75 F. average high on September 8.
77 F. high on September 8, 2013.
Trace of rain fell yesterday at MSP International Airport.
September 9 in Minnesota Weather History:
1979: 1 3/4 inch hail fell in Douglas County.
1917: Very chilly air over region with 17 degrees at Roseau.
As my father likes to remind me: if you're not just a little bit paranoid you're not paying attention. I would rank low-grade paranoia right up there with humility, empathy and curiosity; essential attributes for success in business and life.
I just returned from San Diego, in a deepening and historic drought. Trees are withering; signs of water stress are everywhere.
Meanwhile record flash floods hit Phoenix with 3-5 inch rains; a plume of tropical moisture from ex-Hurricane Norbert fueling monsoon storms.
Along with thinning arctic ice, shrinking glaciers, warmer, more acidic oceans, and rising sea levels, heavier summer rains are another symptom of a warming, increasingly volatile climate system.
Another puzzle piece.
An October-like storm brushes Minnesota with heavy rain tonight. An inch may soak the metro with 2-4 inch rains over southeastern Minnesota, where flash flooding can't be ruled out. A few storms over the southern third of Minnesota may turn severe later today and tonight. Behind the storm temperatures tumble into the 50s Wednesday; late week weather should feel like something out of the third week of October. We wake up to 30s Saturday (the metro stays frost-free) with 60s returning by Sunday.
No need to take the boat out yet. Give it a few weeks.
Image credit above: "The climate impacts typically associated with an El Niño during the months of December, January, and February." Courtesy of NOAA.
Image credit above: "In September 1997, powerful Hurricane Linda, shown in this NASA rendering created with data from the NOAA GOES-9 satellite, was briefly forecast to strike Southern California, most likely as a tropical storm, as shown in the inset forecast track from the Naval Research Laboratory’s Marine Meteorology Division. The storm eventually turned westward away from land, but still brought rainfall to parts of Southern California and high surf." Main image credit: NASA/NOAA Inset image credit: NRL/NCEP.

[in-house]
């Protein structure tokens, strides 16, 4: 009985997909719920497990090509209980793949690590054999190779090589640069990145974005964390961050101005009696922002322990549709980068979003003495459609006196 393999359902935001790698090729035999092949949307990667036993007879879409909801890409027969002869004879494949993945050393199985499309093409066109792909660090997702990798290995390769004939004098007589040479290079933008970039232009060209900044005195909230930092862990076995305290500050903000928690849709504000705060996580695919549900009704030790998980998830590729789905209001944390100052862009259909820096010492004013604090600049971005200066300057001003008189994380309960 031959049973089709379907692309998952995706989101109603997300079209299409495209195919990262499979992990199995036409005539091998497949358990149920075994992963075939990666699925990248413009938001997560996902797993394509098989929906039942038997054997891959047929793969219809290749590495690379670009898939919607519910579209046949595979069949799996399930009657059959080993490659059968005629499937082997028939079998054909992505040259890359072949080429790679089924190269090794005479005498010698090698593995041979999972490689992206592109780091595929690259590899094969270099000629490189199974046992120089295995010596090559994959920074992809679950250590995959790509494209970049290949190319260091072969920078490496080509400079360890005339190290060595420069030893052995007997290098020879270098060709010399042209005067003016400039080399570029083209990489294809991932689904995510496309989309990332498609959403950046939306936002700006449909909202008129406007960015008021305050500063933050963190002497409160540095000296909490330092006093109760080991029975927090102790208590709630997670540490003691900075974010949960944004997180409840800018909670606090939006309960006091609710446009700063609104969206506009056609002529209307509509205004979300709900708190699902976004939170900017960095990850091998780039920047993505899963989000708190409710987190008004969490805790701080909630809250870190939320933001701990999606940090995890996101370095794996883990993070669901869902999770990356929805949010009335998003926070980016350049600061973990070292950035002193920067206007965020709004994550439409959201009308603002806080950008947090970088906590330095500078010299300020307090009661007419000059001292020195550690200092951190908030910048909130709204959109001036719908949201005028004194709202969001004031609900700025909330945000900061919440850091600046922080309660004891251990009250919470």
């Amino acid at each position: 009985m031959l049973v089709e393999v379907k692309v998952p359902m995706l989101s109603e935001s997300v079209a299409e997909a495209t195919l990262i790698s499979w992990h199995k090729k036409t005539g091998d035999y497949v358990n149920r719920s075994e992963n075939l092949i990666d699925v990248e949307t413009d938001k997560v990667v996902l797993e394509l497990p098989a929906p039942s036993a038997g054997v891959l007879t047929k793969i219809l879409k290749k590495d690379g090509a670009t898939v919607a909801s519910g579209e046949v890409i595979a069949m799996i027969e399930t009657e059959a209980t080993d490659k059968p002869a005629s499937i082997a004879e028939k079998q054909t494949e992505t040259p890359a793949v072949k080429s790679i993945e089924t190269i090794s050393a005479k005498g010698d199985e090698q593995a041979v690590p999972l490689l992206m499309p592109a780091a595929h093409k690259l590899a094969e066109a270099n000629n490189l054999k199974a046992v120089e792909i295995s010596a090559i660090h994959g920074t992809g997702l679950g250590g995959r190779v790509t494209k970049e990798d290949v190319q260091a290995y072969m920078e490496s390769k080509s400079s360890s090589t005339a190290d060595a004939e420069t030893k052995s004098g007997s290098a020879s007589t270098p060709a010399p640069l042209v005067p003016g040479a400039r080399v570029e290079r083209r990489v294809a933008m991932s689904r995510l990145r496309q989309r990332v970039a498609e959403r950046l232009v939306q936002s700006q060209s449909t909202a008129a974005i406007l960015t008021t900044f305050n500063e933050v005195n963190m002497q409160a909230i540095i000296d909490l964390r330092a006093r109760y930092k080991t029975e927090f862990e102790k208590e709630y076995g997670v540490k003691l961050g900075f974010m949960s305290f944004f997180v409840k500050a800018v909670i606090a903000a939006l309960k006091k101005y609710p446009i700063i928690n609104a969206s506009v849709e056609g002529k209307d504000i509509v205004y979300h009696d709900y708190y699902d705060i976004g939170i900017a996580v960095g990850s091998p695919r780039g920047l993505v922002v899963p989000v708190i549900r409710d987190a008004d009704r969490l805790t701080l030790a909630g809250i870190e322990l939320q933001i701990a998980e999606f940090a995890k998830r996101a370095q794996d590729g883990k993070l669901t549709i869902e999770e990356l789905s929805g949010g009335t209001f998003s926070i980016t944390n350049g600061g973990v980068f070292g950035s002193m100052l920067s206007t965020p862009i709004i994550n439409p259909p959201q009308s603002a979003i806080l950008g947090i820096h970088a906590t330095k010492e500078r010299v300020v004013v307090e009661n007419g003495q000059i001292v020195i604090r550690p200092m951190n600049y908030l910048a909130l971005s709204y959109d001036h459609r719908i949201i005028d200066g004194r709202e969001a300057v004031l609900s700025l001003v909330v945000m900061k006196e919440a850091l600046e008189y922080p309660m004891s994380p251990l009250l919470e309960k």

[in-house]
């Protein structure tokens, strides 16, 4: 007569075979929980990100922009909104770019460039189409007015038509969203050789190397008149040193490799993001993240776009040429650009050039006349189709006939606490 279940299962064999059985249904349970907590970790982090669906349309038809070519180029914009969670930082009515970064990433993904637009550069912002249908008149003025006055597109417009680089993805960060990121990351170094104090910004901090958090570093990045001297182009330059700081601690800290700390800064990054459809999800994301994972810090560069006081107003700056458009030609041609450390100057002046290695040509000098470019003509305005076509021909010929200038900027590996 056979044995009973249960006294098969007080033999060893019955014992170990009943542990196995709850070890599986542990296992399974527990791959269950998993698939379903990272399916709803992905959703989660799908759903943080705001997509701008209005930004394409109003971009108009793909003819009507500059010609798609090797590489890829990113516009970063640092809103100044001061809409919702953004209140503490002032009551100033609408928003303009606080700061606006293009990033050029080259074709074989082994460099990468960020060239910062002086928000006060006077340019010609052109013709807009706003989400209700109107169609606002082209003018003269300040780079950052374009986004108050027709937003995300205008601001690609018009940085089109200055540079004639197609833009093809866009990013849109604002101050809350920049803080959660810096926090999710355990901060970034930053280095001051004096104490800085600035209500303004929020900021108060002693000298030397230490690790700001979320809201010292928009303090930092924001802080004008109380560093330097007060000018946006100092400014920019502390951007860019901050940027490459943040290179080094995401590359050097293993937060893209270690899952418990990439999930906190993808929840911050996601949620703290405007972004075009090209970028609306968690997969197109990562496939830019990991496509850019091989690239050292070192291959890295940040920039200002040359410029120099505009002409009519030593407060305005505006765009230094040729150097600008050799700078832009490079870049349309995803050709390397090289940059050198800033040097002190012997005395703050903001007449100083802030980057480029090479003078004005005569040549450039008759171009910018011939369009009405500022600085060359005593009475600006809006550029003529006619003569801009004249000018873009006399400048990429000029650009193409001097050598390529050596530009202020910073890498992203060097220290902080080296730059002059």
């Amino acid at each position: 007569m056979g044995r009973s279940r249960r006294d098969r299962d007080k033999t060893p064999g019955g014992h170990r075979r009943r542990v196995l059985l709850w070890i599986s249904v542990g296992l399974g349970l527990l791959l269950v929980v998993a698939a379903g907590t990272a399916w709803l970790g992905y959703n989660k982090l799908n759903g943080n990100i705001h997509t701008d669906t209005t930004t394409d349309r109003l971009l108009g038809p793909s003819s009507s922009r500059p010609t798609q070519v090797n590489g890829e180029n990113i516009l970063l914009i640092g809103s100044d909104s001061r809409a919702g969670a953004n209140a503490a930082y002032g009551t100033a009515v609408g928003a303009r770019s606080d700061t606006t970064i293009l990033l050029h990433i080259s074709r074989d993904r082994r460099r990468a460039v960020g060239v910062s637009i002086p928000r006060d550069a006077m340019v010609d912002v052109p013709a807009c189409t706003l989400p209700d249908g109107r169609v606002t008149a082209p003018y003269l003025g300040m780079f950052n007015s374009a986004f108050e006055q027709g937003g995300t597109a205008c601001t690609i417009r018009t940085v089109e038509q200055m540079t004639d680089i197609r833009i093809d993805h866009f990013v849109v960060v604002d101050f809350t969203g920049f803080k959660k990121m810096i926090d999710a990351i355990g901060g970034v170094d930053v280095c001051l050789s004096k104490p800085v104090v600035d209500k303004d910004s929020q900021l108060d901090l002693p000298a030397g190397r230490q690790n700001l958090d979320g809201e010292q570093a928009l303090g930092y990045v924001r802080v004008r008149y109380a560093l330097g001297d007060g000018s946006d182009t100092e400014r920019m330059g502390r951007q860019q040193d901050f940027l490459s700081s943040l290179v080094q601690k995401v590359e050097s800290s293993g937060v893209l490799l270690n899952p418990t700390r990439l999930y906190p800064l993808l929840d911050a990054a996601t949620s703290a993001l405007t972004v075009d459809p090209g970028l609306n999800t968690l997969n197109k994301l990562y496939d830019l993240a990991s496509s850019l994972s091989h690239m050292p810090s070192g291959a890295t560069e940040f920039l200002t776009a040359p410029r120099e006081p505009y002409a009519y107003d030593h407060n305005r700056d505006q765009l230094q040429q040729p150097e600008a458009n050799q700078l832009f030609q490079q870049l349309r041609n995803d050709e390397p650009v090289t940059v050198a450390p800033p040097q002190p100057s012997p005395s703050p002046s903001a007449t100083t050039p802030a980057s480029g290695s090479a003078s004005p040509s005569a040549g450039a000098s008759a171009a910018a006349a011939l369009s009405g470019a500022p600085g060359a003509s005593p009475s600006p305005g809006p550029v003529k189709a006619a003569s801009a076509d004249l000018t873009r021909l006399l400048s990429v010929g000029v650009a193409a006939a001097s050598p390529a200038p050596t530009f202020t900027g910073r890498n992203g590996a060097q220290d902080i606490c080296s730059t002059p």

Photo credit above: "The Terry Lee Wells Nevada Discovery Museum in downtown Reno, Nevada."
Photo: Courtesy of nvdm.org.
Photo credit above: " Credit Dan Gill for The New York Times.
TODAY: Fading sun, still warm. Winds: SE 10. High: near 80
TUESDAY NIGHT: Showers, possible heavy T-storms. Low: 55.
WEDNESDAY: Heavy rain tapers during the morning. Slow PM clearing with a cool wind. N 15-30. High: 57
THURSDAY: Scrappy clouds, jacket-worthy. Wake-up: 43. High: 56
FRIDAY: More clouds than sun. October-ish. Wake-up: 42. High: 58
SATURDAY: Chilly start. Bright sun. Better. Wake-up: 37. High: 61
SUNDAY: Sunny start, clouds increase. Wake-up: 46. High: 65
MONDAY: Another clipper-like shot. Wind-whipped showers. Wake-up: 47. High: 59
Cities Taking Action to Offset Effects of Global Warming, But They Can't Call It That. Yes, forget about science, it's all about semantics. Here's a snippet of an AP story at cjonline.com: "...Big cities and small towns are shoring up dams and dikes, using roof gardens to absorb rainwater or upgrading sewage treatment plans to prevent overflows. Others are planting urban forests, providing more shady relief from extreme heat. Extension agents are helping farmers deal with an onslaught of newly arrived crop pests. But in many places, especially strongholds of conservative politics, they’re planning for the volatile weather linked to rising temperatures by speaking of “sustainability” or “resilience,” while avoiding no-win arguments with skeptics over whether the planet is warming or that human activity is responsible..."
Image credit above: "Is this all we need to stop climate change?" Source: Sergey Kustov/ Wikimedia Commons.